The Daily Briefing Monday, April 17, 2017
AROUND THE NFL
If you read one thing today, make it the story on Konrad Reuland and Rod Carew in BALTIMORE.
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The 2017 NFL schedule is likely to be announced this week, perhaps on Thursday. Josh Alper of ProFootballTalk.com with some thoughts:
The schedule for the 2017 season is set to be announced this week, which means that we will find out which team will be visiting Gillette Stadium to play the Patriots in the first game of the season.
The Falcons are on New England’s home schedule this year, but it doesn’t look like the NFL will opt for a second straight Super Bowl rematch on the first Thursday of the season. Ben Volin of the Boston Globe reports that the opener will “almost certainly” involve the Chiefs coming to town.
The Chiefs went 12-4 last season and lost to the Steelers in the divisional round of the playoffs after winning the second seed in the conference as the AFC West champs. The Dolphins and Texans join the Falcons and Chiefs as the other 2016 playoff teams on the Patriots’ home slate, but it appears those games will also come later in the season.
The Falcons, per Volin, will likely be opening their new stadium on Sunday Night Football in Week One. The other three NFC South teams, Packers, Vikings, Bills, Dolphins and Cowboys are possible opponents.
DEAN BLANDINO LEAVES
Peter King tries to make sense of the stunning departure of Dean Blandino:
It’s true: If the NFL knew vice president of officiating Dean Blandino was going to leave for a TV job—which Ian Rapoport and Aditi Kinkhabwala reported Friday—there’s a strong chance owners would not have voted for centralized replay last month, with Blandino making the calls from the league’s New York officiating command post. Clearly, a big part of voting for centralized replay was because of the strength of Blandino, and how good a media face he was for officiating.
He ran the beehive of an officiating command center, the size of a large Manhattan studio apartment, with 82 TV monitors and 21 employees following the games, calmly and authoritatively. He earned the trust of the league, and the officials. Blandino rose from never being on the field as an official to lording over the best football officials in the world. “You ask the officials … and they trust Dean,” Rich McKay, the chair of the rules-making NFL Competition Committee, told me last month. “He’s very detailed. We’re fortunate to have Dean Blandino as our head of officials.”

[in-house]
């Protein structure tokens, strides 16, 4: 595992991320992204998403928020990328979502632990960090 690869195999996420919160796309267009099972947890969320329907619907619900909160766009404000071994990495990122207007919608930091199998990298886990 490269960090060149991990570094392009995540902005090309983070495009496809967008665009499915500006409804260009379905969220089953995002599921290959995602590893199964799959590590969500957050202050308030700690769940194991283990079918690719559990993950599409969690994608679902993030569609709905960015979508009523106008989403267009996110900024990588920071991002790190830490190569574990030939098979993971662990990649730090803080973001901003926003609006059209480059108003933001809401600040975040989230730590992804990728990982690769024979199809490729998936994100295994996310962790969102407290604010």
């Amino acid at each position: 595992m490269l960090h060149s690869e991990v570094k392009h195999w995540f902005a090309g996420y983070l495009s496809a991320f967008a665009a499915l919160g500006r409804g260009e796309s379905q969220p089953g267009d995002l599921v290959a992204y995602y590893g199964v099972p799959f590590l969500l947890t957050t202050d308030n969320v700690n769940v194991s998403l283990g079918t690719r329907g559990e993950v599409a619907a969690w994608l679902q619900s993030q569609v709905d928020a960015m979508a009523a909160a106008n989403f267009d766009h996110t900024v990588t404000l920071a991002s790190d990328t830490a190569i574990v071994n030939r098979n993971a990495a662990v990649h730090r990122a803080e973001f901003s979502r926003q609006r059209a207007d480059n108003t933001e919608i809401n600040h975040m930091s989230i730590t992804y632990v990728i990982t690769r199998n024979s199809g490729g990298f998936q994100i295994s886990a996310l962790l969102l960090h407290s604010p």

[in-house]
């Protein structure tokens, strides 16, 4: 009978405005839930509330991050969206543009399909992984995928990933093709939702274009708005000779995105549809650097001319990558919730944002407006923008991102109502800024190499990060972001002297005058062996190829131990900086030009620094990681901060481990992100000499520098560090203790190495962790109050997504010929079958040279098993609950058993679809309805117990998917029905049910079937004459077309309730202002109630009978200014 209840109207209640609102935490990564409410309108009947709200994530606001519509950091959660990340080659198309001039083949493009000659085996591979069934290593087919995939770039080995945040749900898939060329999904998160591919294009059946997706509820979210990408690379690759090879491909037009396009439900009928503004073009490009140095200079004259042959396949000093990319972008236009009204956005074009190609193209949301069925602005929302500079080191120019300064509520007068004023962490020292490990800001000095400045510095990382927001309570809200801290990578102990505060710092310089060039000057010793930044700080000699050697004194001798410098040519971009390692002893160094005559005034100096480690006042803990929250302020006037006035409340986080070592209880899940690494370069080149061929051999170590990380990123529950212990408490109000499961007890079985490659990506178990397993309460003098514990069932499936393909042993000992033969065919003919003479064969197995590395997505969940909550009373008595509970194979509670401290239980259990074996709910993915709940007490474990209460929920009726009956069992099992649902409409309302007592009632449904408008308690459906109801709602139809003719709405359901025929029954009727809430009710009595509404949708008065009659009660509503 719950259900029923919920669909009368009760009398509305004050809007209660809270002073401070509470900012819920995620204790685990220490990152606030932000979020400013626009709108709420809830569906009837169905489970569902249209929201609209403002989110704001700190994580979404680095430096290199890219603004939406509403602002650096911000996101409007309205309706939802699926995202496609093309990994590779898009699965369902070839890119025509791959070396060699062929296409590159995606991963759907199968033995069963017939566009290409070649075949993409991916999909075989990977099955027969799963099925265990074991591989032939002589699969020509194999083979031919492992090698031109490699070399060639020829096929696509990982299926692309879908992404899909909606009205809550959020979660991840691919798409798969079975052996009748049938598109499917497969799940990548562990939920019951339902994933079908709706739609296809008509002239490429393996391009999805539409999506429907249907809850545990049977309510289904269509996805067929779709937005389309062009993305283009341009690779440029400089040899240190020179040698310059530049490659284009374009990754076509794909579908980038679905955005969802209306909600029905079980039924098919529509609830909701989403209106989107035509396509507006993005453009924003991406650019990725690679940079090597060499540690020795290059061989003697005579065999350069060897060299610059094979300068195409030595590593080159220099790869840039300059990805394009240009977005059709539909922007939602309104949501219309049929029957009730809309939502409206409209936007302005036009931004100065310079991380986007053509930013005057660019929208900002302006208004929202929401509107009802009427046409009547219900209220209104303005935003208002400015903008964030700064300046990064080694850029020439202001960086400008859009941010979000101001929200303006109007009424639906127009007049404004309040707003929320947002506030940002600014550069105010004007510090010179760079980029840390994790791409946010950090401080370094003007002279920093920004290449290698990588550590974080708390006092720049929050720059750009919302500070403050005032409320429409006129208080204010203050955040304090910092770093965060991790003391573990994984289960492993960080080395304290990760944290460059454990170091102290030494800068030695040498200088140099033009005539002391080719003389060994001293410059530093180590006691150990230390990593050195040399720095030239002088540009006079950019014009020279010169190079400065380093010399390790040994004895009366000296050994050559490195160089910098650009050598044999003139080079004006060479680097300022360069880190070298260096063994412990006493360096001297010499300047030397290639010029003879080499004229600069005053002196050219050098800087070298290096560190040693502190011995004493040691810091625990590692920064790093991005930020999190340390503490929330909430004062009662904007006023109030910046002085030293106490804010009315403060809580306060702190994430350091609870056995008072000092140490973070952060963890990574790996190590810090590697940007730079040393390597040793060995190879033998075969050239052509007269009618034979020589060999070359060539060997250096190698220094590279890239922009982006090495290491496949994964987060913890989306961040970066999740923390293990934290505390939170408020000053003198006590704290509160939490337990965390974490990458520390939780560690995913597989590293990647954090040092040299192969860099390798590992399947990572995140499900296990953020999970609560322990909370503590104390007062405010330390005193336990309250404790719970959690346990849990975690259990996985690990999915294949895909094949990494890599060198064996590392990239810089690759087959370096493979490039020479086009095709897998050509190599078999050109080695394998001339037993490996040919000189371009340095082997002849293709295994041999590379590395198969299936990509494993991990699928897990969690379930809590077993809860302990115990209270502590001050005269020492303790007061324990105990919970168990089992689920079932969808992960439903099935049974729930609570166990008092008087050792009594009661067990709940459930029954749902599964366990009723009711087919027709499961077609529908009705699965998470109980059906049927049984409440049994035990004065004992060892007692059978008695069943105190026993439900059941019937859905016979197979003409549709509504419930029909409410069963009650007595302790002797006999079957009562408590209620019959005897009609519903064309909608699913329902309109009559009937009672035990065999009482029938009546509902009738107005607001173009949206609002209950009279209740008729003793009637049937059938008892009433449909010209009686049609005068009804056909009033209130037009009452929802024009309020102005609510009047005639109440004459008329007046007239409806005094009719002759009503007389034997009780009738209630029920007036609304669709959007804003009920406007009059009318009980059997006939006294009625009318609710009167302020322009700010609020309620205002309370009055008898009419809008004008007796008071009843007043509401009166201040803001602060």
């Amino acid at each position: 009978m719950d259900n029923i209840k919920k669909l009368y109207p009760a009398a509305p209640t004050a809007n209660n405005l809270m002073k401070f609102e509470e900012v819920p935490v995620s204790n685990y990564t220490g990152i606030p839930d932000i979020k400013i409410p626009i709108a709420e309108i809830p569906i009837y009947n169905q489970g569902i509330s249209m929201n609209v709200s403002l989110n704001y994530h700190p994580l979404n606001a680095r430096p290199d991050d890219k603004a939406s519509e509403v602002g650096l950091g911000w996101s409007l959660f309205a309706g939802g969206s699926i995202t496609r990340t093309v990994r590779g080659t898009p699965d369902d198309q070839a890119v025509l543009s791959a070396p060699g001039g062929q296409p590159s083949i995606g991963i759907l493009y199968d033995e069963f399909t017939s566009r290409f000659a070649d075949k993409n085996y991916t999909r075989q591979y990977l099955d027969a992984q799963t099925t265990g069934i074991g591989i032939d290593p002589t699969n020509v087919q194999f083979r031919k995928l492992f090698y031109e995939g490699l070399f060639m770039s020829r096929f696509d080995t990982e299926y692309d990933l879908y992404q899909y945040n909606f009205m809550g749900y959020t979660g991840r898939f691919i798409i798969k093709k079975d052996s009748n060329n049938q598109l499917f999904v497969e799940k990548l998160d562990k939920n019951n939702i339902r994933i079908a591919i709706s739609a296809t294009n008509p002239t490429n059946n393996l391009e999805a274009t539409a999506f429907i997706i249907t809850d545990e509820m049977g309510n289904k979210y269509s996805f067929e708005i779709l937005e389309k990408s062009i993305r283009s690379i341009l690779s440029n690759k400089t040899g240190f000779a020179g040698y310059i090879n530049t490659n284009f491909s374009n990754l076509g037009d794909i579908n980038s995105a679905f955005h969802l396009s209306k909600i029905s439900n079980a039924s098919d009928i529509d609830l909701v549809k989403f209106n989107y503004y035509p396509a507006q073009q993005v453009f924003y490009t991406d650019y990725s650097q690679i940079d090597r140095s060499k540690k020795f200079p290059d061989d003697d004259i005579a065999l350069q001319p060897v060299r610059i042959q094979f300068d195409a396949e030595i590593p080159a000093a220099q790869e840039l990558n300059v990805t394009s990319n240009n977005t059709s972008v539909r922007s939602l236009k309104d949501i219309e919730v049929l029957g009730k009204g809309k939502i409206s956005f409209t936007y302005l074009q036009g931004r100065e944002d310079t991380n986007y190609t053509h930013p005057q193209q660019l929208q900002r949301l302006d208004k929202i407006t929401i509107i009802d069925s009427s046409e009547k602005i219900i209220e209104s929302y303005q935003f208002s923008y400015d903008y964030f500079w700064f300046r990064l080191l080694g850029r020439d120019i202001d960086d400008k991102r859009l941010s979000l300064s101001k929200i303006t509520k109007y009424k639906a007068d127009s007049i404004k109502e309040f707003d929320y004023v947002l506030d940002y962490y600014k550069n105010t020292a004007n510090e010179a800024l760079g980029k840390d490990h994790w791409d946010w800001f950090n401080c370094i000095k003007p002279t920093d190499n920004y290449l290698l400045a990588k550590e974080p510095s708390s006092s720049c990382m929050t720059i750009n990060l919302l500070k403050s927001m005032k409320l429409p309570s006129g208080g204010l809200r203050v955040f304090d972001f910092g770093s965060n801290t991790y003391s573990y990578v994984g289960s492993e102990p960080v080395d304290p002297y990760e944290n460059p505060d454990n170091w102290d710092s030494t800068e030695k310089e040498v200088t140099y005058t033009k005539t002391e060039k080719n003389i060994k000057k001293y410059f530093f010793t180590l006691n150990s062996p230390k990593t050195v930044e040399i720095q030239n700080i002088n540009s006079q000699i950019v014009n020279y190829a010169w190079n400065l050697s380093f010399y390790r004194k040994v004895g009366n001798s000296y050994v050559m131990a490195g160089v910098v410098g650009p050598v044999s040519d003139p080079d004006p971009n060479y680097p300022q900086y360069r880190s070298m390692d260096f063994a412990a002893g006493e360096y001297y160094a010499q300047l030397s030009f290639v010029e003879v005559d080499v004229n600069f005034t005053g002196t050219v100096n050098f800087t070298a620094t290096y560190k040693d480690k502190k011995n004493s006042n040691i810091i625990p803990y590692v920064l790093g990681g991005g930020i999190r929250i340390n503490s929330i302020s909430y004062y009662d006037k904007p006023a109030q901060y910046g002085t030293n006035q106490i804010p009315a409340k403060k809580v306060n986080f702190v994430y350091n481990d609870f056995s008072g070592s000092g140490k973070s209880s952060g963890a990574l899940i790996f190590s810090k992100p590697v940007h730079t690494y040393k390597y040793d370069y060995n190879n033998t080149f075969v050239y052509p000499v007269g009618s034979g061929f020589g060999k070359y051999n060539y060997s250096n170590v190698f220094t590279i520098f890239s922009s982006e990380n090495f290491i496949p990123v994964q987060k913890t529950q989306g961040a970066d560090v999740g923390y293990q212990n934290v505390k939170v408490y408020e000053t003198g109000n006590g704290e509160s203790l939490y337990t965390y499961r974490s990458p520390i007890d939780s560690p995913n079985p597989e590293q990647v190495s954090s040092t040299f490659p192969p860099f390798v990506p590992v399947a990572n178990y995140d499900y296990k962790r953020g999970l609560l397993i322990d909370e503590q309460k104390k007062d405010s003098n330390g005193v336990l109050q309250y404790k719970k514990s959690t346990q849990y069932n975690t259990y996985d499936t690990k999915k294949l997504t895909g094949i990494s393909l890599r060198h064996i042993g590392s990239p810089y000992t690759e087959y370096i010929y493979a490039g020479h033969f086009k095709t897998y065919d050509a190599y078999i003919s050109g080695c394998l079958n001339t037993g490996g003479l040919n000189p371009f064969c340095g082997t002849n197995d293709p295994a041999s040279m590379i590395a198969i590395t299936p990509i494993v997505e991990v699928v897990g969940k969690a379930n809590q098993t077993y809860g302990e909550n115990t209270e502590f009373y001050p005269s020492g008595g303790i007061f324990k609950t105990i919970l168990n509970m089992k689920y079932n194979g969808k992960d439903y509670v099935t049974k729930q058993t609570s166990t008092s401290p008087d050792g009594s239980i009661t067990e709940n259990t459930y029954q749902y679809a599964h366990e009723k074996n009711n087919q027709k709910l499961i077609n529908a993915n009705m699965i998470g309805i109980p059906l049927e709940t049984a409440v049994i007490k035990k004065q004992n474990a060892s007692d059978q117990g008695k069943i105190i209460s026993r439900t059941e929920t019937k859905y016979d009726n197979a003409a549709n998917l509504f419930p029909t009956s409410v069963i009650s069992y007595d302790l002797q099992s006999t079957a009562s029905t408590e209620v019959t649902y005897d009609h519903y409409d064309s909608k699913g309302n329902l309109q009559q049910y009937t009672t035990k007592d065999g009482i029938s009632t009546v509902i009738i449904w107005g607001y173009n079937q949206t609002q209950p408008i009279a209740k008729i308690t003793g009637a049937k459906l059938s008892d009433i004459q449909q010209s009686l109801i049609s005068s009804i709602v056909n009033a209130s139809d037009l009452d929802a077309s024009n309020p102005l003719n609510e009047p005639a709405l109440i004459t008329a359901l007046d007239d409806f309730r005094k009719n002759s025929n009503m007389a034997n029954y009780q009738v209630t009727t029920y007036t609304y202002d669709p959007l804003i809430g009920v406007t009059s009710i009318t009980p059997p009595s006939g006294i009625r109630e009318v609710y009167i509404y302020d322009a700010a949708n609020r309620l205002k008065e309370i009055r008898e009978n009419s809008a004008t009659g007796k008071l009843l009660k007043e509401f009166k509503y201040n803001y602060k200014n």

So why didn’t the NFL make sure to have him under contract so he couldn’t walk away to do TV? That’s the question many around the league were asking after this bolt out of the blue happened Friday. It was such a surprise that three prominent club officials over the weekend said they hadn’t heard about Blandino and TV until they heard the news Friday. And though it wasn’t a shock to some of his friends, and some in the league office knew Blandino would want to do TV one day, they didn’t think one day was now. This was not an active rumor, at all, at the league meetings, when the centralized replay vote passed in a landslide, moving the final calls on reviewed plays from the referees on the field to the Blandino team in New York. I can tell you with certainty that the Competition Committee was blindsided by the news Friday.
No one can blame Blandino. If, as Mike Florio reported, Blandino leaves for FOX to supplement his smooth predecessor, Mike Pereira, as a second voice interpreting calls, he’ll be doing a job with far less pressure for significantly more money. As one of Blandino’s friends told me Saturday: “Dean’s 45, married, and has two children under 5. He’s probably working 80 hours a week in-season at the NFL. That’s not really good for a father of two young kids.” Another friend said Blandino has long fancied himself a future TV guy. Being home for dinner five nights a week, and working 50 hours a week in the fall instead of far more, and having much of the off-season off—and making more money? A logical decision.
Still, there’s no logical person to take his place. NFL execs have a big problem on their hands. I’m assuming they tried to negotiate a deal with Blandino and failed. They should have tried harder. So what does the league do now?
This job requires a public figure comfortable in front of the camera and on social media. Blandino was just that. Al Riveron, Blandino’s lieutenant and a former referee himself, is not regarded as comfortable with that part of the job. He could still be considered for it, but after Carl Johnson never could get comfortable on TV and video as Pereira’s first heir, I would expect the league to cast a wider net. The three most prominent candidates—my guess—among current officials are three referees: Gene Steratore, calm and comfortable with a mike on; Clete Blakeman, a Nebraskan with a good presence and very well-liked by the league; and Bill Vinovich, who, while on health leave from on-field duties, worked in the New York command center for almost two years. The NFL could also consider Mike Carey, who had a shaky TV tenure as CBS’ rules analyst, or Terry McAulay, whose side job is as supervisor of officials for the American Athletic Conference.
Of course, it wouldn’t surprise me if one of the TV-comfy officials emerged as media voice for, say, ESPN soon either. ESPN has to look at FOX and say, “We’ve got high-profile college and NFL games, as FOX does. They’ve got two officiating experts now?” ESPN doesn’t have an in-studio rules expert either Saturday or Sunday, and the absence seems notable now. Which is why it wouldn’t surprise me if they added a smart and cool voice to the studio shows, at least.